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Voya Financial Inc (NYSE:VOYA)
Q4 2019 Earnings Call
Feb 11, 2020, 10:00 a.m. ET

Contents:

  • Prepared Remarks
  • Questions and Answers
  • Call Participants

Prepared Remarks:

Operator

Good morning, and welcome to the Voya Financial Fourth Quarter 2019 Earnings Conference Call. [Operator Instructions] After today's presentation, there will be an opportunity to ask questions. [Operator Instructions]

I would now like to turn the conference over to Michael Katz, Senior Vice President of Investor Relations. Please go ahead.

Michael Katz -- Senior Vice President, Head of Investor Relations and Enterprise FP&A

Thank you and good morning. Welcome to Voya Financial's fourth quarter and full-year 2019 earnings conference call. We appreciate all of you who have joined us for this call. As a reminder, materials for today's call are available on our website at investor's.voya.com or via the webcast.

Turning to Slide 2. Some of the comments made during this conference call may contain forward-looking statements within the meaning of federal securities law. I refer you to this slide for more information. We will also be referring today to certain non-GAAP financial measures. GAAP reconciliations are available in our press release and financial supplement found on our website, investors.voya.com.

Joining me on the call are Rod Martin, Voya Financial's Chairman and Chief Executive Officer; as well as Mike Smith, Voya's Chief Financial Officer. After their prepared remarks, we will take your questions. For the Q&A session, we have also invited the heads of our businesses, specifically Charlie Nelson, Retirement; Christine Hurtsellers, Investment Management; and Rob Grubka, Employee Benefits.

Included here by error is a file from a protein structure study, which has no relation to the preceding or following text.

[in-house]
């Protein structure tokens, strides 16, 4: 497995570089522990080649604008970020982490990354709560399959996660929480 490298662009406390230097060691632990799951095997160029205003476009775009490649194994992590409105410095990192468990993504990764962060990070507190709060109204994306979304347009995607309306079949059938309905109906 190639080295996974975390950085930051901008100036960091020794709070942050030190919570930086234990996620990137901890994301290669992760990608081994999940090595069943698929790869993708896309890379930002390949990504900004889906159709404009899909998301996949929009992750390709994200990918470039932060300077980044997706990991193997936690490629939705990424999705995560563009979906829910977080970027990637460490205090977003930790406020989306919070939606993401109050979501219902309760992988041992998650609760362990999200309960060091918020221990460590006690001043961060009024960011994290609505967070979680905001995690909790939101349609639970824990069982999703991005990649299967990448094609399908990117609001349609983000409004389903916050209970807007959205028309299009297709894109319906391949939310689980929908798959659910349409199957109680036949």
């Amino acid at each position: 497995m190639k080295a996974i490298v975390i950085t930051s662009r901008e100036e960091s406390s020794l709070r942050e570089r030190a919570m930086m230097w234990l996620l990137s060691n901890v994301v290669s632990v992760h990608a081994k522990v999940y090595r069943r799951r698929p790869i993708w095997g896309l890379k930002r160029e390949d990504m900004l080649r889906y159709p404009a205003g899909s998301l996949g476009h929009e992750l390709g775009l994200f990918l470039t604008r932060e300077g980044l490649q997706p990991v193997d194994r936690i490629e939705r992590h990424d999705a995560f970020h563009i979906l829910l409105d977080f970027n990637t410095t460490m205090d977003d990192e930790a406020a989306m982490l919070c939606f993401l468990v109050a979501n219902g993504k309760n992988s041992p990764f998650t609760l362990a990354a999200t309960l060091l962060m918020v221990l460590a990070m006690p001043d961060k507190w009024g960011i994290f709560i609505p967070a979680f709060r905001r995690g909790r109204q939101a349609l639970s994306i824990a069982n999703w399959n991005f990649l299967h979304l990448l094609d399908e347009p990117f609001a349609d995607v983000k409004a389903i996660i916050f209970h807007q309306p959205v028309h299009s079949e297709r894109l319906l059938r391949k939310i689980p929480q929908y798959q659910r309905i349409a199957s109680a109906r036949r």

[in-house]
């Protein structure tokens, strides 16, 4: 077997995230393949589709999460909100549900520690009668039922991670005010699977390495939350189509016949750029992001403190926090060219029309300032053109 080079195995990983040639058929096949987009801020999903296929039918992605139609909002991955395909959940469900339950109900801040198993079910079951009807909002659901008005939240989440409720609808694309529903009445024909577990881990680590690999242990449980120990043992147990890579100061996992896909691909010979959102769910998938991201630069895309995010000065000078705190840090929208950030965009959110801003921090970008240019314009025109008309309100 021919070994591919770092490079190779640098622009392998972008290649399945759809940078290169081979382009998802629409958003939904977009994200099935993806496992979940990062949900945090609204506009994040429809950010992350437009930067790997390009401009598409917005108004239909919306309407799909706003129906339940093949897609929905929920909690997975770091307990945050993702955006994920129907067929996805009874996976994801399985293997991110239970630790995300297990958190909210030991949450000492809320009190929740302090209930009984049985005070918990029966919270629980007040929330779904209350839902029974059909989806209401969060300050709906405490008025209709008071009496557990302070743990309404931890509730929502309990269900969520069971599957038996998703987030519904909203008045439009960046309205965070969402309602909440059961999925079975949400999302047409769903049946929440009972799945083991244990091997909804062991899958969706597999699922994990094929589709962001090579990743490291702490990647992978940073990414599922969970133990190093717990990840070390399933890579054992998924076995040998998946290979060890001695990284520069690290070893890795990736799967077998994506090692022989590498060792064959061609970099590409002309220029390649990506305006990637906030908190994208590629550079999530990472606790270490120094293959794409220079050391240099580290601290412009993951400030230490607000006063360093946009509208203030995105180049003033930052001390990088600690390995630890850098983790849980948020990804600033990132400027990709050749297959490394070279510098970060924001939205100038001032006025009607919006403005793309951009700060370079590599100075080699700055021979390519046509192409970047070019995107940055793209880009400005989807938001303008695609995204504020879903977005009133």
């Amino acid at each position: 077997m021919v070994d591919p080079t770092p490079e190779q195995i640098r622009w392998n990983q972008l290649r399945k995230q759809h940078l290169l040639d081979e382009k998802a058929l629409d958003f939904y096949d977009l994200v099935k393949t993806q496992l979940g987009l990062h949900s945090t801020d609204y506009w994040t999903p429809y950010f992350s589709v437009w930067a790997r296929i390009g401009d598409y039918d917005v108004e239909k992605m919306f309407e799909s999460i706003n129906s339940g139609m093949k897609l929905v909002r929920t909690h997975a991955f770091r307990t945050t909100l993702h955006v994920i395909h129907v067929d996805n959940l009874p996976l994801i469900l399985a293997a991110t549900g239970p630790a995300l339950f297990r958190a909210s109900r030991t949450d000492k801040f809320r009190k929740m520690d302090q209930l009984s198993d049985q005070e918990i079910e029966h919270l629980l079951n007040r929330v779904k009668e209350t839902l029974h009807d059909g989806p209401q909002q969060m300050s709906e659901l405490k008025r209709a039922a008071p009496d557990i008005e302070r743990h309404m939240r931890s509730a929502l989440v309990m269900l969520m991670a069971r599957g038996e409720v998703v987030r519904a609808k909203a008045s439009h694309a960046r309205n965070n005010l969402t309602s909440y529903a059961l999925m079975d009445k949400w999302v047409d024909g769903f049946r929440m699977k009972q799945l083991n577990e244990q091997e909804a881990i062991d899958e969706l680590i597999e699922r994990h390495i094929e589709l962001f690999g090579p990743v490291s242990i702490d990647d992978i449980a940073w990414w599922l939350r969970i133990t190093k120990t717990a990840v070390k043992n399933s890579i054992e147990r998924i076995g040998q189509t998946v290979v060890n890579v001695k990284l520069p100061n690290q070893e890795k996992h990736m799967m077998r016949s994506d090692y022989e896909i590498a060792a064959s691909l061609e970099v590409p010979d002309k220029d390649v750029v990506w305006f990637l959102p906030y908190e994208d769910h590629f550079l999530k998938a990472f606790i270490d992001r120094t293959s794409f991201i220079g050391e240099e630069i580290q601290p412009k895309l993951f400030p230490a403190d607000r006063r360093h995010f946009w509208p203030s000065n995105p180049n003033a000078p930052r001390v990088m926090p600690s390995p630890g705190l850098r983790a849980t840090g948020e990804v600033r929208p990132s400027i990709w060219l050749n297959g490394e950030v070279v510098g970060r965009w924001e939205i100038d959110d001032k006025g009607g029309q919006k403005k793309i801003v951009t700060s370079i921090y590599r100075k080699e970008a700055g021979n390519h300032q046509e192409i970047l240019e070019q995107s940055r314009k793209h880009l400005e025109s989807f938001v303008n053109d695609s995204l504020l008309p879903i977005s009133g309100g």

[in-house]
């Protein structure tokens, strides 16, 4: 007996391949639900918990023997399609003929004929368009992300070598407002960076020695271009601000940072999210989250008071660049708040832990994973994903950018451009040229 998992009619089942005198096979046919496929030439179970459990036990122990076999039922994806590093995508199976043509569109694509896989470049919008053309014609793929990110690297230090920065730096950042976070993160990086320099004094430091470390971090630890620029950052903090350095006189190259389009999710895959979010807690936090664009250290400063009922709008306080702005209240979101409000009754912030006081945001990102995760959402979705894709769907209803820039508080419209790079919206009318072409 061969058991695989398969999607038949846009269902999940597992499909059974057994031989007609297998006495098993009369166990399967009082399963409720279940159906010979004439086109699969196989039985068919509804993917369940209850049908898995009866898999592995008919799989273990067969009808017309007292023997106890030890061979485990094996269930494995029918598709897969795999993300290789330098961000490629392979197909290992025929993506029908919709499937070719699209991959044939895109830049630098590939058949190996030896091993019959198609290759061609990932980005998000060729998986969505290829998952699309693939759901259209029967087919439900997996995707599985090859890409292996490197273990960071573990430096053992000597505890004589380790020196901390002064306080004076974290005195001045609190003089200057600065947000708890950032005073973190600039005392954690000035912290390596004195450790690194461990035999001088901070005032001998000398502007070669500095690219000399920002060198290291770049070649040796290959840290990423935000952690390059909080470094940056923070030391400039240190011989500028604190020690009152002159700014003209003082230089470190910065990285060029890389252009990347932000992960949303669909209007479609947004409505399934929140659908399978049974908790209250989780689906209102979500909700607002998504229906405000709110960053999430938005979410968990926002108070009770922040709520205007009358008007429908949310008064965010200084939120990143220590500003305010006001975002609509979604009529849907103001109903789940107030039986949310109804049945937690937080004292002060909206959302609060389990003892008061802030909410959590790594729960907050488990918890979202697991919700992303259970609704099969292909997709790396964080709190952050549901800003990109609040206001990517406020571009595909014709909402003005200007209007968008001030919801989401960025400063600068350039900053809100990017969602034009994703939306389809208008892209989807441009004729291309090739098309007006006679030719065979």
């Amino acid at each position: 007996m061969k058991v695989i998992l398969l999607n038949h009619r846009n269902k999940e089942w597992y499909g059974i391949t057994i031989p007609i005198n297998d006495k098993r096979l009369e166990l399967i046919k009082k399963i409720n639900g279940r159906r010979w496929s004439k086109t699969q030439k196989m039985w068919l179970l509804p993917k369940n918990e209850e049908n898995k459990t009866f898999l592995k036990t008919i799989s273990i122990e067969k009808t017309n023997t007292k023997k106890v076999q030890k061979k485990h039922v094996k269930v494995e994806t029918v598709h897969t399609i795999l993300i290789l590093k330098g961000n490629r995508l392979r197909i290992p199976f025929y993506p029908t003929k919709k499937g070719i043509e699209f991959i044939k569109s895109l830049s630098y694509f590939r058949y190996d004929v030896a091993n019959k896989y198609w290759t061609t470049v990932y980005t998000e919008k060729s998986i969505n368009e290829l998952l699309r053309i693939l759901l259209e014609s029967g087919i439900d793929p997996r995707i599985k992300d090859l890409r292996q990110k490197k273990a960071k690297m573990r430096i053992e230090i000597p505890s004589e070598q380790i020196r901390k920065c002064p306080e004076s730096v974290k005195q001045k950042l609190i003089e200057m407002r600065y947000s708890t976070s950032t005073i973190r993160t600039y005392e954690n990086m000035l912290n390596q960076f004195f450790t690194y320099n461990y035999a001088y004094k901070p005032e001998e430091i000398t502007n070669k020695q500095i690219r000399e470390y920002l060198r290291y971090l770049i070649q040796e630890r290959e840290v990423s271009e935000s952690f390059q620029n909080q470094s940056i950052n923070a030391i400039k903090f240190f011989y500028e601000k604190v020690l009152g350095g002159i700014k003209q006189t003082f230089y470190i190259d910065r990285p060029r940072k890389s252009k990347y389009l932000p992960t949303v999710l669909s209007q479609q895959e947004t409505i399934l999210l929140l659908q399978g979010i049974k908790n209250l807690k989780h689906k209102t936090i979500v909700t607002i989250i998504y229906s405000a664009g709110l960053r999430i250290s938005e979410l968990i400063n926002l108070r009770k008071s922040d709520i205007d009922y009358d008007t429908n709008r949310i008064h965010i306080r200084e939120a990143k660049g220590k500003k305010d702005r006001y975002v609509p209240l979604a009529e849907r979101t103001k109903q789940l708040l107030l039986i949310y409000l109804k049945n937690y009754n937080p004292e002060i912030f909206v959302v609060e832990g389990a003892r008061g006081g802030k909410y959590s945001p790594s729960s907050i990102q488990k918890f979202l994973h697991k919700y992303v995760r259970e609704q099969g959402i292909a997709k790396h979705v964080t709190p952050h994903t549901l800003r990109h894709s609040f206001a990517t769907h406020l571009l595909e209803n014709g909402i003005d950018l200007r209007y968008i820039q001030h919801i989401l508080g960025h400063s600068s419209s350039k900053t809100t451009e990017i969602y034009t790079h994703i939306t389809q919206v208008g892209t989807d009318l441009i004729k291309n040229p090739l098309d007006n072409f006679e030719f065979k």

With that, let's turn to Slide 3, as I would like to turn the call over to Rod.

Rodney O. Martin -- Chairman & Chief Executive Officer

Good morning. Let's begin on Slide 4 with some key themes. 2019 was a strong and successful year for Voya, our shareholders, and our customers. On a normalized basis, our full-year EPS was $4.22, representing an 18% increase in adjusted operating earnings per share compared with 2018. This earnings growth was driven by the significant progress we have made in reducing costs and in returning capital to shareholders. It also reflects the sale of our Individual Life business, which we announced in December.

The Life transaction accelerates our plans to generate free cash flow from the business, reduces risk, and marks the completion of a fundamental restructuring of Voya. The transaction will remove five regulated insurance companies, a broker dealer, and 15 administrative systems creating significant opportunities for Voya to become even more efficient.

Looking ahead, we expect normalized adjusted operating earnings per share to reach a quarterly run rate of $1.80 to $1.90 by the end of 2021, representing a 10%-plus growth from the 2018 base that included Life earnings. We remain committed to growing normalized adjusted operating EPS by at least 10% in both 2020 and 2021 while generating a strong return on equity.

We have purposefully evolved to become a company with a clear focus and strategy centered on high-growth, high-return capital-light businesses. There are three reasons why we're confident in our continued EPS growth potential and the power of our core businesses.